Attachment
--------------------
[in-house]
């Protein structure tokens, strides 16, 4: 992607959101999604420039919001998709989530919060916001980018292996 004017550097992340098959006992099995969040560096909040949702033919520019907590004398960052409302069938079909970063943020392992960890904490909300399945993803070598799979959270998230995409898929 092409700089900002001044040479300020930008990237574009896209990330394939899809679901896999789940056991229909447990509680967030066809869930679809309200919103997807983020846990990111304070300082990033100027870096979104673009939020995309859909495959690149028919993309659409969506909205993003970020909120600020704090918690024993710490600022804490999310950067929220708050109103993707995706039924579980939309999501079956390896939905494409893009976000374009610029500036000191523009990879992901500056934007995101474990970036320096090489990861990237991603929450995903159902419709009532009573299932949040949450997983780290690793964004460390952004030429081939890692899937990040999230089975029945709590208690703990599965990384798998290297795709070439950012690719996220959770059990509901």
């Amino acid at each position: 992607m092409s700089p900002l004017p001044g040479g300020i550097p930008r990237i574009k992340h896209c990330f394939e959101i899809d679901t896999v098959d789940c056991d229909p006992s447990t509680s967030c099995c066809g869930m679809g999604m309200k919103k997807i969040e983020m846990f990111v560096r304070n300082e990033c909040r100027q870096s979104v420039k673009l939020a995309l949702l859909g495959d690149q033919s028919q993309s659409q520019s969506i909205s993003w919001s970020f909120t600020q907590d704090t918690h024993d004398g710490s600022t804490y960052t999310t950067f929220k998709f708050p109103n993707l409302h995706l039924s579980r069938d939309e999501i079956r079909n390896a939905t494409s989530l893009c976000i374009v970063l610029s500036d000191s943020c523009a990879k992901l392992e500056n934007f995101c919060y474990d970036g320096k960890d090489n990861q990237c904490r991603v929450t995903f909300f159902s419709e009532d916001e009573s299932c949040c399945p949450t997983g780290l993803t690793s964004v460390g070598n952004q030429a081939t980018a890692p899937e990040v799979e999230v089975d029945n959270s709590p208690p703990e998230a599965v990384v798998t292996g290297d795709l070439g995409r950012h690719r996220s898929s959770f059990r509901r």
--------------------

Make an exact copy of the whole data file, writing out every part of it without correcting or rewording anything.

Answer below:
[in-house]
């Protein structure tokens, strides 16, 4: 992607959101999604420039919001998709989530919060916001980018292996 004017550097992340098959006992099995969040560096909040949702033919520019907590004398960052409302069938079909970063943020392992960890904490909300399945993803070598799979959270998230995409898929 092409700089900002001044040479300020930008990237574009896209990330394939899809679901896999789940056991229909447990509680967030066809869930679809309200919103997807983020846990990111304070300082990033100027870096979104673009939020995309859909495959690149028919993309659409969506909205993003970020909120600020704090918690024993710490600022804490999310950067929220708050109103993707995706039924579980939309999501079956390896939905494409893009976000374009610029500036000191523009990879992901500056934007995101474990970036320096090489990861990237991603929450995903159902419709009532009573299932949040949450997983780290690793964004460390952004030429081939890692899937990040999230089975029945709590208690703990599965990384798998290297795709070439950012690719996220959770059990509901």
């Amino acid at each position: 992607m092409s700089p900002l004017p001044g040479g300020i550097p930008r990237i574009k992340h896209c990330f394939e959101i899809d679901t896999v098959d789940c056991d229909p006992s447990t509680s967030c099995c066809g869930m679809g999604m309200k919103k997807i969040e983020m846990f990111v560096r304070n300082e990033c909040r100027q870096s979104v420039k673009l939020a995309l949702l859909g495959d690149q033919s028919q993309s659409q520019s969506i909205s993003w919001s970020f909120t600020q907590d704090t918690h024993d004398g710490s600022t804490y960052t999310t950067f929220k998709f708050p109103n993707l409302h995706l039924s579980r069938d939309e999501i079956r079909n390896a939905t494409s989530l893009c976000i374009v970063l610029s500036d000191s943020c523009a990879k992901l392992e500056n934007f995101c919060y474990d970036g320096k960890d090489n990861q990237c904490r991603v929450t995903f909300f159902s419709e009532d916001e009573s299932c949040c399945p949450t997983g780290l993803t690793s964004v460390g070598n952004q030429a081939t980018a890692p899937e990040v799979e999230v089975d029945n959270s709590p208690p703990e998230a599965v990384v798998t292996g290297d795709l070439g995409r950012h690719r996220s898929s959770f059990r509901r």